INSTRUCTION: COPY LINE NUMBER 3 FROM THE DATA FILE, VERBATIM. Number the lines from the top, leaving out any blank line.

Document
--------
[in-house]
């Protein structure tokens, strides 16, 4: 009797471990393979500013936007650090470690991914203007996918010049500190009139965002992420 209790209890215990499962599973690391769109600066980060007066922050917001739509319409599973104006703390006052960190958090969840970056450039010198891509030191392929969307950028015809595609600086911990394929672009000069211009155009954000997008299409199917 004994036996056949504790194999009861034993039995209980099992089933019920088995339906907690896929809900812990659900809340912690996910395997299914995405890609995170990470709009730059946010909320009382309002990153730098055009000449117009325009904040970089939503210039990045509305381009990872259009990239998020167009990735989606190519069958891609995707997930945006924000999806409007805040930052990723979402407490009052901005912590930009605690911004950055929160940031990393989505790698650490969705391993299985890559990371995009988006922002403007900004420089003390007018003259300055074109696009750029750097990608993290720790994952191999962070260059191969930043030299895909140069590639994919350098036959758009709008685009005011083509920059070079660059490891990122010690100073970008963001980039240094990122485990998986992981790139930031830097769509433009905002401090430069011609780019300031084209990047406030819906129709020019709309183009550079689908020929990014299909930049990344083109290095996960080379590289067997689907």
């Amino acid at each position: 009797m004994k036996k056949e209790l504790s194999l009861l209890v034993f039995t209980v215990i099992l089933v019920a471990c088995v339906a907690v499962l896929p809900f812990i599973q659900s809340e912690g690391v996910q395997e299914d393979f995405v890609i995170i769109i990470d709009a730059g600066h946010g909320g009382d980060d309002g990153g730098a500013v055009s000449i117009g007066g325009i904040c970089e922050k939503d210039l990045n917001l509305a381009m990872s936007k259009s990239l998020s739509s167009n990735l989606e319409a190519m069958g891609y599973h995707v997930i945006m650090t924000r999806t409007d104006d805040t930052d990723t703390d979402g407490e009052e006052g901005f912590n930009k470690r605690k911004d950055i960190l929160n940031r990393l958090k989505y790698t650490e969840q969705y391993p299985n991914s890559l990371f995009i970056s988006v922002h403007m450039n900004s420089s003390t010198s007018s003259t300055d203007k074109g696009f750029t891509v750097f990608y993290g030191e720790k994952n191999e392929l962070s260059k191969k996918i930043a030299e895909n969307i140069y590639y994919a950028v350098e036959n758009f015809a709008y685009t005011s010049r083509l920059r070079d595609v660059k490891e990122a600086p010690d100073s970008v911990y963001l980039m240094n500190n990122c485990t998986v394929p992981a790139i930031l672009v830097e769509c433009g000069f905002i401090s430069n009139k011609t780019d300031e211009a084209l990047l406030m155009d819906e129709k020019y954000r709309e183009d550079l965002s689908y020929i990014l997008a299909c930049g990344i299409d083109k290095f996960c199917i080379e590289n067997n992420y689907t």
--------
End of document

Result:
């Amino acid at each position: 009797m004994k036996k056949e209790l504790s194999l009861l209890v034993f039995t209980v215990i099992l089933v019920a471990c088995v339906a907690v499962l896929p809900f812990i599973q659900s809340e912690g690391v996910q395997e299914d393979f995405v890609i995170i769109i990470d709009a730059g600066h946010g909320g009382d980060d309002g990153g730098a500013v055009s000449i117009g007066g325009i904040c970089e922050k939503d210039l990045n917001l509305a381009m990872s936007k259009s990239l998020s739509s167009n990735l989606e319409a190519m069958g891609y599973h995707v997930i945006m650090t924000r999806t409007d104006d805040t930052d990723t703390d979402g407490e009052e006052g901005f912590n930009k470690r605690k911004d950055i960190l929160n940031r990393l958090k989505y790698t650490e969840q969705y391993p299985n991914s890559l990371f995009i970056s988006v922002h403007m450039n900004s420089s003390t010198s007018s003259t300055d203007k074109g696009f750029t891509v750097f990608y993290g030191e720790k994952n191999e392929l962070s260059k191969k996918i930043a030299e895909n969307i140069y590639y994919a950028v350098e036959n758009f015809a709008y685009t005011s010049r083509l920059r070079d595609v660059k490891e990122a600086p010690d100073s970008v911990y963001l980039m240094n500190n990122c485990t998986v394929p992981a790139i930031l672009v830097e769509c433009g000069f905002i401090s430069n009139k011609t780019d300031e211009a084209l990047l406030m155009d819906e129709k020019y954000r709309e183009d550079l965002s689908y020929i990014l997008a299909c930049g990344i299409d083109k290095f996960c199917i080379e590289n067997n992420y689907t």